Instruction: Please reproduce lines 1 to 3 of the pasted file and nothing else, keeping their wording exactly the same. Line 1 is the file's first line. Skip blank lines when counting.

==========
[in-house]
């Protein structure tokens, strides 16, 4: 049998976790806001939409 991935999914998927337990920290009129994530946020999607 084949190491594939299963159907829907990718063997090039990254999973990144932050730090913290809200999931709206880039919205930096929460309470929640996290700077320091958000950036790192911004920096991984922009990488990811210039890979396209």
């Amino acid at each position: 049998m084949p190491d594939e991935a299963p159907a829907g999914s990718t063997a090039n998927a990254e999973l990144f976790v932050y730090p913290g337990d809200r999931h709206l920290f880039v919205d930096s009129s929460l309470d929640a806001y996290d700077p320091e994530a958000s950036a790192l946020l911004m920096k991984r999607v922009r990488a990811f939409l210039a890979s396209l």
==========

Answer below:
[in-house]
């Protein structure tokens, strides 16, 4: 049998976790806001939409 991935999914998927337990920290009129994530946020999607 084949190491594939299963159907829907990718063997090039990254999973990144932050730090913290809200999931709206880039919205930096929460309470929640996290700077320091958000950036790192911004920096991984922009990488990811210039890979396209």
């Amino acid at each position: 049998m084949p190491d594939e991935a299963p159907a829907g999914s990718t063997a090039n998927a990254e999973l990144f976790v932050y730090p913290g337990d809200r999931h709206l920290f880039v919205d930096s009129s929460l309470d929640a806001y996290d700077p320091e994530a958000s950036a790192l946020l911004m920096k991984r999607v922009r990488a990811f939409l210039a890979s396209l």